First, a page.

Michael O'Leary, the chief executive of Ryanair, yesterday committed himself to the no-frills airline for a further three to four years at least as it reported record first-half profits despite the surge in fuel prices.
Mr O'Leary, who has run the Irish carrier since 1994, said it would take that long to sort out problems at its two biggest bases - Dublin airport and Stansted, where Ryanair is in dispute with BAA over proposals to spend up to £4bn on a new runway and associated facilities.
He said that unless Ryanair could come to some agreement with BAA over the cost of the Stansted expansion - the airline thinks the new runway could be built for £400m-£600m - he would seriously consider bypassing BAA by checking in passengers outside the airport and bussing them direct to the runway.
The airline, which reported a 22 per cent rise in pre-tax profits to €269.5m (£182.3m) for the six months to the end of September, will carry 35 million passengers this year, making it the biggest international scheduled carrier in the world. It plans to double in size and profitability over the next five years, flying 70 million passengers by 2012 from 30 European bases compared with 15 at present.
Mr O'Leary, 44, had always said he would reconsider his position when he achieved his target of overtaking Lufthansa as Europe's biggest carrier. Yesterday he said: "I have no plans to move on at the moment but some time in the next four to five years, yes, it will be time."
He said that by then Ryanair would be one of only four airlines that mattered in Europe - the others being Air France, British Airways and Lufthansa - and would need to have a different relationship with institutions such as the European Commission that befitted its size and importance.
"The airline will have to become more professional in the way it approaches decision making and more sensitive to environmental whingeing and the goon platoons and that certainly won't be me," he said.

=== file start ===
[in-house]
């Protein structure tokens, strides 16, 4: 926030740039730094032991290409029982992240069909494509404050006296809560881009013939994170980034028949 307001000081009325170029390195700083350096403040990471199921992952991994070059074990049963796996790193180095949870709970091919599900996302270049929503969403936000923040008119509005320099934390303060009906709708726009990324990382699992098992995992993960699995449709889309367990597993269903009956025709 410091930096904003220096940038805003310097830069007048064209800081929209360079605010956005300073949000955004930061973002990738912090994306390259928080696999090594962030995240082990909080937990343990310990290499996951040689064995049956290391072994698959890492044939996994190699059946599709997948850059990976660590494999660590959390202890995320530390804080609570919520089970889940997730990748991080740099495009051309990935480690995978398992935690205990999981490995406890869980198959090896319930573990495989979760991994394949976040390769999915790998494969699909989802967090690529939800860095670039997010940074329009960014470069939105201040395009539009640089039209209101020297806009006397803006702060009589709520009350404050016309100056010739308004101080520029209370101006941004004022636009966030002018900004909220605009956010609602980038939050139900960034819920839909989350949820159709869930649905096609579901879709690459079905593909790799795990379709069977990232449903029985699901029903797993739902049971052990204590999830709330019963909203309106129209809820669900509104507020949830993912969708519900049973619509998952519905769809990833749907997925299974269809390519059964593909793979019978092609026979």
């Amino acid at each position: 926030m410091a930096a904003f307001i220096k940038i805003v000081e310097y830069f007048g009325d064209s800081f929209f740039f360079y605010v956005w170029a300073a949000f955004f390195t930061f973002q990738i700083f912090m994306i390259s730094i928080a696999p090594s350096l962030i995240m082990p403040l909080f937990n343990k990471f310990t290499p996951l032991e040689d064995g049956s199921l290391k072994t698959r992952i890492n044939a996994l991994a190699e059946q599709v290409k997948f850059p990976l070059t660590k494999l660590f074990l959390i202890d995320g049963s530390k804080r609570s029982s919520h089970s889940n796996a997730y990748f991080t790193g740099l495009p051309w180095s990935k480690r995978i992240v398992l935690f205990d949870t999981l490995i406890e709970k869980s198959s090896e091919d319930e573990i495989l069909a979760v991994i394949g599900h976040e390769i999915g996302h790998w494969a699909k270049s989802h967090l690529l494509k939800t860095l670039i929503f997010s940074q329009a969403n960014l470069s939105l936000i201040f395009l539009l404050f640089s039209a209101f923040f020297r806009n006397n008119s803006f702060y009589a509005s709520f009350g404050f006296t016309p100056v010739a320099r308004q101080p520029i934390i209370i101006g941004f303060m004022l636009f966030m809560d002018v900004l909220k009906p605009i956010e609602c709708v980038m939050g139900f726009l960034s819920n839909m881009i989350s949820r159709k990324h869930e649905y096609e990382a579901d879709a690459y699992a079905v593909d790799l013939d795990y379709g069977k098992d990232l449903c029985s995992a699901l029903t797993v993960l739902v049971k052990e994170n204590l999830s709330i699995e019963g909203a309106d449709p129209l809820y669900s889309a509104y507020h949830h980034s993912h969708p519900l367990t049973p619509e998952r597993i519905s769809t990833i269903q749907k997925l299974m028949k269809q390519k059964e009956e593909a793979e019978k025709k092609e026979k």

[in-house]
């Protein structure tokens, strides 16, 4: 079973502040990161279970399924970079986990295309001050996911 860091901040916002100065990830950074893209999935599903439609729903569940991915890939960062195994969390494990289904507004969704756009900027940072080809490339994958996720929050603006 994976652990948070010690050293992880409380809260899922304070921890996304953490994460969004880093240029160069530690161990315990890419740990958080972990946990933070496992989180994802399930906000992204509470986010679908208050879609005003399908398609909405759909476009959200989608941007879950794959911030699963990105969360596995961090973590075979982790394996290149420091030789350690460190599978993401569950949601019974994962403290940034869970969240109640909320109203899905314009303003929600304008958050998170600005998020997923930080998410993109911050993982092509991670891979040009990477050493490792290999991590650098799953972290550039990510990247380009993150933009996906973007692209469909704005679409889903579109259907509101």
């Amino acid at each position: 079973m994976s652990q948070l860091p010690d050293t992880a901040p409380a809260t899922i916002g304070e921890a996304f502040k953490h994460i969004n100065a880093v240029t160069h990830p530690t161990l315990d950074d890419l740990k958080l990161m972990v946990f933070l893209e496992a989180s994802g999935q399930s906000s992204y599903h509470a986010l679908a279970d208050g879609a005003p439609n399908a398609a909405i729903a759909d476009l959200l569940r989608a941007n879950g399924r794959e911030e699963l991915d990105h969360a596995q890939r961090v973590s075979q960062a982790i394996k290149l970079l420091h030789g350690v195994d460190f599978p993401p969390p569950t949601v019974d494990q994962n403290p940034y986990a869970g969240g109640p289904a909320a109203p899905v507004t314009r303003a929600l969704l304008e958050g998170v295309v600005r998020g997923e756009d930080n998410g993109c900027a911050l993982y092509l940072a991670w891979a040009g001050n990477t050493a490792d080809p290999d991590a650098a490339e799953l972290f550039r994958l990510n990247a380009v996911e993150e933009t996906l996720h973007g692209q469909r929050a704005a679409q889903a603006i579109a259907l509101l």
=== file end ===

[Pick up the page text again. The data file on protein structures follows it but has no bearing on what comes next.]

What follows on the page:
He was speaking as Ryanair forecast that yields - or average fares - would fall by 5 to 10 per cent in the fourth quarter after rising 3 per cent in the first half of the year. "We continue to remain cautious in our outlook for the remainder of the fiscal year," Mr O'Leary said. "This winter we expect there to be continued intense competition and there will be fewer low-fare carriers in the market as higher fuel prices force more carriers out of the industry." Ryanair shares slipped 3 per cent to €6.79.
Ryanair's fuel costs rose 108 per cent in the first half to €237m, resulting in an 8 per cent increase in unit costs. Excluding fuel, unit costs were down 7 per cent. Ryanair's fuel purchases were unhedged for most of the period but for the remainder of the year it has fixed 90 per cent of its requirements at $49 a barrel.
Ancillary revenues from services such as on-board sales, car hire and travel insurance increased by 40 per cent, accounting for 13 per cent of the €946m in total income the airline generated. Mr O'Leary said Ryanair planned a big push to increase revenues from hotel bookings.
The airline is in talks with two budget hotel operators about developing new hotels next to airports served by Ryanair. In return for guaranteeing customers, Ryanair would take a cut of the room tariffs. As an example, Mr O'Leary cited its base at Barcelona Girona, where passenger numbers are forecast to double to 10 million in the next five years. He said it had two hotels but needed a further three.Reuse content